Chicago Bears just might not be as far behind as people think
MIAMI -- So just who will the 2020 Bears be?
The 2018 12-4 NFC North champs, better, or the club that moonwalked its way to 8-8, parked dead center in the middle of the NFL road?
Based on what we've seen the past two years, just how far are the Bears from the NFL's elite?
Clearly the measuring sticks are the Kansas City Chiefs and the San Francisco 49ers, and we know how huge a difference just one off-season done right can make.
Patrick Mahomes is in a league of his own right now, end of conversation. However, in Super Bowl 54 on Sunday, Jimmy Garoppolo made many of the same mistakes the Bears' Mitch Trubisky does, and Garoppolo has been in the league twice as long and is nowhere near the athlete Trubisky is.
I'm not predicting anything here, but for at least one more season, Trubisky's ceiling remains as high or higher than Garoppolo's.
The 49ers' ground game is the best in the NFL, but it's based on scheme and blocking, not its backs -- all good but none special.
Though the Chiefs' rushing attack is more explosive than the Bears', it is no more consistent or productive, and it's quite possible David Montgomery will turn out to be the best NFL back on any of these three teams, and either Tarik Cohen or Cordarrelle Patterson could be the most explosive.
The question: Can coach Matt Nagy figure out what to do with them?
The Chiefs have the best group in the NFL. San Francisco's is pedestrian, at best, although rookie Deebo Samuel may possess an Allen Robinson-like future.
Robinson is a solid No. 1 for the Bears. If Anthony Miller's shoulder returns to 100 percent and Taylor Gabriel can stay on the field (assuming he isn't an off-season cap casualty), with Riley Ridley's upside the Bears can contend here with most clubs, other than the Chiefs.
In Travis Kelce and George Kittle, the Chiefs and 49ers have the two best in the game. The Bears have nothing, and the problem is magnified by the importance of the position in Nagy's offense.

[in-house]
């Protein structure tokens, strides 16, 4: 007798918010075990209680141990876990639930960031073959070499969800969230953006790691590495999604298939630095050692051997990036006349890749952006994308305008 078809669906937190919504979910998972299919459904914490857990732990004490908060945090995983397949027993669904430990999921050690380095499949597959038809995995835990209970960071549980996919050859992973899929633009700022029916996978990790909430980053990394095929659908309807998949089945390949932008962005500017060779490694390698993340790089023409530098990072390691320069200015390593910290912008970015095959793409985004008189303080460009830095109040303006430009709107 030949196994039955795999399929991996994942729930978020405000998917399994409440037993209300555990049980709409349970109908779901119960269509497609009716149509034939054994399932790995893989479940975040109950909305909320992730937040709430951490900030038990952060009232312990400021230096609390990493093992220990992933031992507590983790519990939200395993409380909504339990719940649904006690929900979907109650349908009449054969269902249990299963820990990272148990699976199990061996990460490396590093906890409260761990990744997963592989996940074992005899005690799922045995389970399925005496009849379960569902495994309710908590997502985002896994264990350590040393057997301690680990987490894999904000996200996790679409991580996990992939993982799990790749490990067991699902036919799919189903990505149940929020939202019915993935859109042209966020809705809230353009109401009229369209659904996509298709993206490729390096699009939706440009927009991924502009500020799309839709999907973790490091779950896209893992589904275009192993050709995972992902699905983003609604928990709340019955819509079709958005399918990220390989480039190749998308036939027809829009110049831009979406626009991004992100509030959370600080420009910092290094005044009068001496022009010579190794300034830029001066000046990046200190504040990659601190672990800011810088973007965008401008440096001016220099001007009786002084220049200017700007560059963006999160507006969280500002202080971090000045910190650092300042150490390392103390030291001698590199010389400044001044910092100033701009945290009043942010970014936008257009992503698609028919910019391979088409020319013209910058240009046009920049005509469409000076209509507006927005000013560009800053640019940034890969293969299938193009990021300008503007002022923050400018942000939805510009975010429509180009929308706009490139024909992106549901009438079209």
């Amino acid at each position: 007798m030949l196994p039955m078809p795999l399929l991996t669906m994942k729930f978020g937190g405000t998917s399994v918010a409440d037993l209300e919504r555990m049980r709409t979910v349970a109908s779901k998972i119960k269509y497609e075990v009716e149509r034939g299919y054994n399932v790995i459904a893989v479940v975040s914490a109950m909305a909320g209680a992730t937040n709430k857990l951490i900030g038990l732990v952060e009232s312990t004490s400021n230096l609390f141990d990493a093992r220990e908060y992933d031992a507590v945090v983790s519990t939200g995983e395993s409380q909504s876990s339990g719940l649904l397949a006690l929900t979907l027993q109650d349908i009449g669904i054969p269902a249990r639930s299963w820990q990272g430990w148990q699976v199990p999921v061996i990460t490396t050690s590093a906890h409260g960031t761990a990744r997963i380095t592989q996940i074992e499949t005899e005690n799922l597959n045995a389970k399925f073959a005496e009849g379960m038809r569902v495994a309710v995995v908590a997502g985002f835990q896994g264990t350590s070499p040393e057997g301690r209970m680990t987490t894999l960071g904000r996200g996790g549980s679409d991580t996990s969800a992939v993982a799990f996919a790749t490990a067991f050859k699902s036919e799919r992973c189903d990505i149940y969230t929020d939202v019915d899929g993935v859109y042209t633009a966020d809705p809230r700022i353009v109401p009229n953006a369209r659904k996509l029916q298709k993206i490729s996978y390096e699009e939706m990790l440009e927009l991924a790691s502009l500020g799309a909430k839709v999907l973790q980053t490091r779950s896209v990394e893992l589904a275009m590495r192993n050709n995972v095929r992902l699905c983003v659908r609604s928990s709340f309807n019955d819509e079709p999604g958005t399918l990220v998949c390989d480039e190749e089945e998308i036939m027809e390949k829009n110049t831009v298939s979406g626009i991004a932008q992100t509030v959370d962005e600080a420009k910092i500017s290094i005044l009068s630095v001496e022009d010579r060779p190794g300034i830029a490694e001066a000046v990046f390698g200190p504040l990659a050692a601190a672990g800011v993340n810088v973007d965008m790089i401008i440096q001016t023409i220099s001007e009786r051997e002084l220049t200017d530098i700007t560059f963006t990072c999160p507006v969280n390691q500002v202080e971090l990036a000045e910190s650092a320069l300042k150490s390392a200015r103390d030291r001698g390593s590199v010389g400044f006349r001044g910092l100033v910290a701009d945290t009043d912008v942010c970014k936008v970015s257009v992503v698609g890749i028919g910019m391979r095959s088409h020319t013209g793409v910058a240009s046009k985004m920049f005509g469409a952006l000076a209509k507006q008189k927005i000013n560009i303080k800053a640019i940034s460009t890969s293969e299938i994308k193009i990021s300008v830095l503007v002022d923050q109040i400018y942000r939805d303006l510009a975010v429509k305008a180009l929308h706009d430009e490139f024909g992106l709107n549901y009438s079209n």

It's the one position where the Bears aren't close to being in the conversation.
The 49ers' Joe Staley is the only better than average left tackle on any of these teams, while Kansas City's Mitchell Schwartz is one of the NFL's best right tackles and the Niners' Mike McGlinchey is a solid up and comer.
The Bears must upgrade the OT position. But both Super Bowl teams are pedestrian in the interior from guard to guard, and the Bears' Cody Whitehair and James Daniels may just offer more upside inside than either conference champ.
You can't compare defensive lines because the Chiefs and 49ers are built around "40" fronts and the Bears are a 3-4 team.
But as good as Nick Bosa, Dee Ford, DeForest Buckner, Chris Jones and Frank Clark are, we know the Bears' Akiem Hicks is as good or better, Khalil Mack is better, and Eddie Goldman and Roquan Smith certainly make the Bears' front seven the equal of these two, possibly the best with a year under coordinator Chuck Pagano's belt.
Again, Richard Sherman and Tyrann Mathieu are special, but with Kyle Fuller and Eddie Jackson, the Bears' DB corps -- like Kansas City and San Francisco -- includes two former first-team all-pros and is certainly the equal of the three, if not the best.
The Bears have the best return game in the league, and as long as Eddy Pineiro continues to grow they can contend with these guys right now.
Andy Reid is in rare air, with only Bill Belichick and Pete Carroll. Also, Kyle Shanahan is well ahead of Nagy today. But who is Nagy really, the 2018 NFL Coach of the Year or the guy who led that 2019 moonwalk?
Focusing on the nucleus of these three clubs -- all have free-agent and injury issues to deal with -- the only spots where the Bears are significantly deficient are tight end and left tackle, while they obviously have serious riddles to unravel at quarterback and head coach.
No, The Bears are definitely not contenders right now.
But other contenders, and even Super Bowl champs, have cured a lot more ills in just one off-season than the Bears have to solve to get there.